# Abnormal behavior of the Liouville-von-Neuman equation

1. Jun 18, 2012

### freude3

Hello everyone,
I am trying to solve time-dependent Liouville-von-Neumann equations for the dynamics of an electron travelling between several coherently coupled states with constant dephasing time. I was very surprised receiving negative values for diagonal elements of the density matrix in some time intervals. Did anybody face this problem? How could I interpret such a strange behaviour of the Liouville-Neumann equation?
Thank you

2. Jun 18, 2012

### Physics Monkey

That sounds bad to me i.e. negative probability. Perhaps you can post some additional details of your equation and problem and we can help further.

3. Jun 20, 2012

### Einstein Mcfly

You're propagating the density matrix in time, right? Using Runge-Kutta or some such thing? These are clearly unphysical results so something is likely wrong with your numerical method. Try a smaller step size and recheck your code.

4. Jun 21, 2012

### freude3

Thanks all for replies. Einstein Mcfly, you are right. Indeed, I am using Runge-Kutta solver. However, It seems, the numerical procedure is working correct. Could the problem be in the constant dephasing time which I have added artificiallyv (it is not following from the density matrix formalism)? Could such an approximation lead to some violation of the causality?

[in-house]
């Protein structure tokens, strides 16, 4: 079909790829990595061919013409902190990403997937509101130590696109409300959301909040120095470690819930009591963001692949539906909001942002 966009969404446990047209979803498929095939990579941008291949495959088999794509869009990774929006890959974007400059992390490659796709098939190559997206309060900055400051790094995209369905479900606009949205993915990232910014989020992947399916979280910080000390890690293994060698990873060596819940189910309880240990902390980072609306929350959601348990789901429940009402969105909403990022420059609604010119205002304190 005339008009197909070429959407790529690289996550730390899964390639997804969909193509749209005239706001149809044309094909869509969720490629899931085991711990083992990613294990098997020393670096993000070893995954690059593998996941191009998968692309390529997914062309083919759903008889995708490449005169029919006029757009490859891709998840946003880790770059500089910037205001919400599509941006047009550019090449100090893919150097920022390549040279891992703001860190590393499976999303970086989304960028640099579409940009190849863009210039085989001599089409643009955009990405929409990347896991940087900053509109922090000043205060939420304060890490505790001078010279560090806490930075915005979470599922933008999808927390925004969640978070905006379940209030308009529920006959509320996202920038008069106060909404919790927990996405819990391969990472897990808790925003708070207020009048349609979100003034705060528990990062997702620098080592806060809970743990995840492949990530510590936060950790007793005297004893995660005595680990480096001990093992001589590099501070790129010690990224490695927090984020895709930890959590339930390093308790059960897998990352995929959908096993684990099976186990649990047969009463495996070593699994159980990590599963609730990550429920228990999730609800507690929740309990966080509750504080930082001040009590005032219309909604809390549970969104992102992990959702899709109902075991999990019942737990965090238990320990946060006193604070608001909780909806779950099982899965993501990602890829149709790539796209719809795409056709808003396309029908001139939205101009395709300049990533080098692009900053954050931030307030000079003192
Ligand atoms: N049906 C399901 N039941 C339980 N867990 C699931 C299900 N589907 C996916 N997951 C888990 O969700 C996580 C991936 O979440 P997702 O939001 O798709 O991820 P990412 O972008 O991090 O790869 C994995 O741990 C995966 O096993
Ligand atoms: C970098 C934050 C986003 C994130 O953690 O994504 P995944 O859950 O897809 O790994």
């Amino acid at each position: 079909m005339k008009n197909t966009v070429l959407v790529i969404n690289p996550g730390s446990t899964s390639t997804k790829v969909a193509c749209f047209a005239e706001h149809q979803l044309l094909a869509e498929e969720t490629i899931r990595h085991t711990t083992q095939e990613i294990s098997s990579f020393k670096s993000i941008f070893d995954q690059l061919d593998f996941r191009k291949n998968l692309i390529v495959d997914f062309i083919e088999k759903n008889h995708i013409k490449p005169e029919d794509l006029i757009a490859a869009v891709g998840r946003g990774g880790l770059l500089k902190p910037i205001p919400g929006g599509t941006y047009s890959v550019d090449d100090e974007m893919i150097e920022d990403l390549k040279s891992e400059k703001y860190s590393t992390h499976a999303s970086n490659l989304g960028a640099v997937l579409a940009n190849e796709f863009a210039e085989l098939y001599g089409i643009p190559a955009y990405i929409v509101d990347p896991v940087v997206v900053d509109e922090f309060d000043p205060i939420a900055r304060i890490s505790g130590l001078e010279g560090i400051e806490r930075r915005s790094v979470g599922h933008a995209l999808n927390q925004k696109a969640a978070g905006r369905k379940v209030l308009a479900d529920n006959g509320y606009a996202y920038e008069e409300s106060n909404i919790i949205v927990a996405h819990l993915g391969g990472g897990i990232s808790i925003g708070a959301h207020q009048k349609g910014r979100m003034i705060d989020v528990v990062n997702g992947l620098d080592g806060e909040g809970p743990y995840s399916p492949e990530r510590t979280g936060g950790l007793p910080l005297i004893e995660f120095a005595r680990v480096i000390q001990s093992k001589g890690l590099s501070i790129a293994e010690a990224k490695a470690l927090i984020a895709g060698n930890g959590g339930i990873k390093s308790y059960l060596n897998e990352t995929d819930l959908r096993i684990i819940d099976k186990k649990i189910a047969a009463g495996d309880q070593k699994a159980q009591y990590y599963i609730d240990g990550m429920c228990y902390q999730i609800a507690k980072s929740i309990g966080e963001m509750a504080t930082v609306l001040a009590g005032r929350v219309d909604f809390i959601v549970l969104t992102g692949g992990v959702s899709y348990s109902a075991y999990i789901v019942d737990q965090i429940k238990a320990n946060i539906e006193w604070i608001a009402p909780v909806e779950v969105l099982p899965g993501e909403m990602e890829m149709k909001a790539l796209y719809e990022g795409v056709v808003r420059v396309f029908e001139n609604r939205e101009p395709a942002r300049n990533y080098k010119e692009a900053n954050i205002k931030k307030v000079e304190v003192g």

5. Jun 23, 2012

### Einstein Mcfly

Set the dephasing parameter to zero and check the simple cases. Start with a pure state and propagate in time and see to it that nothing happens (norms preserved, no population moves etc). Then create an incoherent mixture between two states and see that those populations don't change. Then, try a coherent superposition between two with a pi/2 phase difference and see that the populations oscillate sinusoidally. Then try for a three state coherent superposition and such. Try all of these simple cases before you rest assured that your basic algorithm is working properly. Then, turn on dephasing and make sure it's only acting on the coherences. Start with a small parameter and check the populations and such. Also, work out by hand the exact equations of motion for a two or three or four state system for all of the populations and coherences and check that that's exactly what's happening in your code. This is tedious, but I've found it to be the best (and sometimes only) way to debug complicated code. Working with cases that you know the answer to will also allow you to determine what step size you have to use to get physical results.